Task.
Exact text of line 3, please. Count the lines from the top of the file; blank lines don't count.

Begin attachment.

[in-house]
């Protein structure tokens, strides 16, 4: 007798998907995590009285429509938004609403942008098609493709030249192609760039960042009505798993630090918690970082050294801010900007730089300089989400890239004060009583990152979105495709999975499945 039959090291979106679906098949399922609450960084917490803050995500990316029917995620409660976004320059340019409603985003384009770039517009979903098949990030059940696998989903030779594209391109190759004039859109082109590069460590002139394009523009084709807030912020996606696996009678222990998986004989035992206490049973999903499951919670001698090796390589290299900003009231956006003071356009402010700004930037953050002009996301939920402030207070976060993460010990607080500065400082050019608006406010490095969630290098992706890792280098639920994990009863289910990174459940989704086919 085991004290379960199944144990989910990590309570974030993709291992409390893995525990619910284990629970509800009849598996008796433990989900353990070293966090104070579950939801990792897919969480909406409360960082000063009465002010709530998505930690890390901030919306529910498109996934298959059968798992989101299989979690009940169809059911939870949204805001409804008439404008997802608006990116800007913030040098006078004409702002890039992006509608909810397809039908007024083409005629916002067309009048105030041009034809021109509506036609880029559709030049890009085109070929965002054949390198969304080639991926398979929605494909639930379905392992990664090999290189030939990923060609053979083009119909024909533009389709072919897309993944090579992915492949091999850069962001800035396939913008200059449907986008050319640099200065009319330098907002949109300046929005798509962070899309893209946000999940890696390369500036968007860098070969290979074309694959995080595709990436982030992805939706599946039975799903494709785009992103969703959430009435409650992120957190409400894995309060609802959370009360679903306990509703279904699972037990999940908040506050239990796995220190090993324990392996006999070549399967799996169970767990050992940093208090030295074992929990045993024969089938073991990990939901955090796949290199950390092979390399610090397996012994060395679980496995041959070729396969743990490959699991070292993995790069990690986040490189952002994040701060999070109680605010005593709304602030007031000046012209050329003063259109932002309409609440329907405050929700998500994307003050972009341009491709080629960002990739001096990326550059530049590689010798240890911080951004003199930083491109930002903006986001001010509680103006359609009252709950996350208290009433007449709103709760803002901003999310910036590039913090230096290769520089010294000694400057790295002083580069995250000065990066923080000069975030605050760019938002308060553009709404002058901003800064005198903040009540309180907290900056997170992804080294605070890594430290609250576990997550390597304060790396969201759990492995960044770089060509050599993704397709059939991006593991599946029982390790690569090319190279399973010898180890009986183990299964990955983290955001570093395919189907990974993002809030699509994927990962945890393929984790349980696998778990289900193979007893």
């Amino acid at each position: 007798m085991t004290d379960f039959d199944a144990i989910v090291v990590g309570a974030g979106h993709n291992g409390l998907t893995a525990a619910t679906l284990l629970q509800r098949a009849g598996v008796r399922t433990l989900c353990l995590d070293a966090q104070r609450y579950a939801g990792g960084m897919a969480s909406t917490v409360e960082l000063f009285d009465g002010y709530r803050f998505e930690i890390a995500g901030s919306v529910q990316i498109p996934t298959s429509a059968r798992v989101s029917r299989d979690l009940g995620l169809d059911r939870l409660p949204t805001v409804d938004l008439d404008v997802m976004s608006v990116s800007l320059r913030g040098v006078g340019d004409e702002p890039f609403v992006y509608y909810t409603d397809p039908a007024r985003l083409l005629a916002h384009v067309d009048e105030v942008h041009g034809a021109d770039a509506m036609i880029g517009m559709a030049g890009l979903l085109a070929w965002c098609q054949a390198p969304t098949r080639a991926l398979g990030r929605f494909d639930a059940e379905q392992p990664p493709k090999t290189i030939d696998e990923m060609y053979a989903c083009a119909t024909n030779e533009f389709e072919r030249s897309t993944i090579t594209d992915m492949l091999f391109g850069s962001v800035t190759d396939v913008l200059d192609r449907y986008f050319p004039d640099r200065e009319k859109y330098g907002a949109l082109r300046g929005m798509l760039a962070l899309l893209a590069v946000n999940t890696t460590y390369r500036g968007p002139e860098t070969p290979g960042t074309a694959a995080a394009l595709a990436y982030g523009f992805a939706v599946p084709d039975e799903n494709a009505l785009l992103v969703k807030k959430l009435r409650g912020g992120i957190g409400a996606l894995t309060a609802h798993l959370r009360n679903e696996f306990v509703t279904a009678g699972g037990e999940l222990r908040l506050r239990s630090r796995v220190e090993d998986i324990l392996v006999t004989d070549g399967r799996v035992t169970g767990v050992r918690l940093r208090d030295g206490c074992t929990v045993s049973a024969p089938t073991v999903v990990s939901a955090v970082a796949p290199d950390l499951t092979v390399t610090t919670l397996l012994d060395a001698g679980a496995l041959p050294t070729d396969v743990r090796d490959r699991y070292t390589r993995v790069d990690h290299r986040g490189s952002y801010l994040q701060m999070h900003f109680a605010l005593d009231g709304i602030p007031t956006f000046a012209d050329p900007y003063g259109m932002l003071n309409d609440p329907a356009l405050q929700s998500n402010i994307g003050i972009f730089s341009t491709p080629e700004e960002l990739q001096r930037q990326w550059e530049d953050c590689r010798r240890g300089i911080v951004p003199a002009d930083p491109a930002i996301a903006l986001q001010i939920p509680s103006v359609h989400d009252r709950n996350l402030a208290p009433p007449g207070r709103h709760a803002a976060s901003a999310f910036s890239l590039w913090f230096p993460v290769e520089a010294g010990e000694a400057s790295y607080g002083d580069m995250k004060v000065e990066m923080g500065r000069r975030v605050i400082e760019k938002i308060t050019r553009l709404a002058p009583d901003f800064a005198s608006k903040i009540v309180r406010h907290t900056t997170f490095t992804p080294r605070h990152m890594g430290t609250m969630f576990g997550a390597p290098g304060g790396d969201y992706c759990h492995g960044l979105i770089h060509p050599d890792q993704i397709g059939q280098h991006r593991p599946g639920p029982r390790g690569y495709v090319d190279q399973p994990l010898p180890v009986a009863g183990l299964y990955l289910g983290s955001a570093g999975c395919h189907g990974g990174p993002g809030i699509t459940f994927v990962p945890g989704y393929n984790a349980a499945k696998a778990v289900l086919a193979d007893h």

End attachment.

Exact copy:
């Amino acid at each position: 007798m085991t004290d379960f039959d199944a144990i989910v090291v990590g309570a974030g979106h993709n291992g409390l998907t893995a525990a619910t679906l284990l629970q509800r098949a009849g598996v008796r399922t433990l989900c353990l995590d070293a966090q104070r609450y579950a939801g990792g960084m897919a969480s909406t917490v409360e960082l000063f009285d009465g002010y709530r803050f998505e930690i890390a995500g901030s919306v529910q990316i498109p996934t298959s429509a059968r798992v989101s029917r299989d979690l009940g995620l169809d059911r939870l409660p949204t805001v409804d938004l008439d404008v997802m976004s608006v990116s800007l320059r913030g040098v006078g340019d004409e702002p890039f609403v992006y509608y909810t409603d397809p039908a007024r985003l083409l005629a916002h384009v067309d009048e105030v942008h041009g034809a021109d770039a509506m036609i880029g517009m559709a030049g890009l979903l085109a070929w965002c098609q054949a390198p969304t098949r080639a991926l398979g990030r929605f494909d639930a059940e379905q392992p990664p493709k090999t290189i030939d696998e990923m060609y053979a989903c083009a119909t024909n030779e533009f389709e072919r030249s897309t993944i090579t594209d992915m492949l091999f391109g850069s962001v800035t190759d396939v913008l200059d192609r449907y986008f050319p004039d640099r200065e009319k859109y330098g907002a949109l082109r300046g929005m798509l760039a962070l899309l893209a590069v946000n999940t890696t460590y390369r500036g968007p002139e860098t070969p290979g960042t074309a694959a995080a394009l595709a990436y982030g523009f992805a939706v599946p084709d039975e799903n494709a009505l785009l992103v969703k807030k959430l009435r409650g912020g992120i957190g409400a996606l894995t309060a609802h798993l959370r009360n679903e696996f306990v509703t279904a009678g699972g037990e999940l222990r908040l506050r239990s630090r796995v220190e090993d998986i324990l392996v006999t004989d070549g399967r799996v035992t169970g767990v050992r918690l940093r208090d030295g206490c074992t929990v045993s049973a024969p089938t073991v999903v990990s939901a955090v970082a796949p290199d950390l499951t092979v390399t610090t919670l397996l012994d060395a001698g679980a496995l041959p050294t070729d396969v743990r090796d490959r699991y070292t390589r993995v790069d990690h290299r986040g490189s952002y801010l994040q701060m999070h900003f109680a605010l005593d009231g709304i602030p007031t956006f000046a012209d050329p900007y003063g259109m932002l003071n309409d609440p329907a356009l405050q929700s998500n402010i994307g003050i972009f730089s341009t491709p080629e700004e960002l990739q001096r930037q990326w550059e530049d953050c590689r010798r240890g300089i911080v951004p003199a002009d930083p491109a930002i996301a903006l986001q001010i939920p509680s103006v359609h989400d009252r709950n996350l402030a208290p009433p007449g207070r709103h709760a803002a976060s901003a999310f910036s890239l590039w913090f230096p993460v290769e520089a010294g010990e000694a400057s790295y607080g002083d580069m995250k004060v000065e990066m923080g500065r000069r975030v605050i400082e760019k938002i308060t050019r553009l709404a002058p009583d901003f800064a005198s608006k903040i009540v309180r406010h907290t900056t997170f490095t992804p080294r605070h990152m890594g430290t609250m969630f576990g997550a390597p290098g304060g790396d969201y992706c759990h492995g960044l979105i770089h060509p050599d890792q993704i397709g059939q280098h991006r593991p599946g639920p029982r390790g690569y495709v090319d190279q399973p994990l010898p180890v009986a009863g183990l299964y990955l289910g983290s955001a570093g999975c395919h189907g990974g990174p993002g809030i699509t459940f994927v990962p945890g989704y393929n984790a349980a499945k696998a778990v289900l086919a193979d007893h």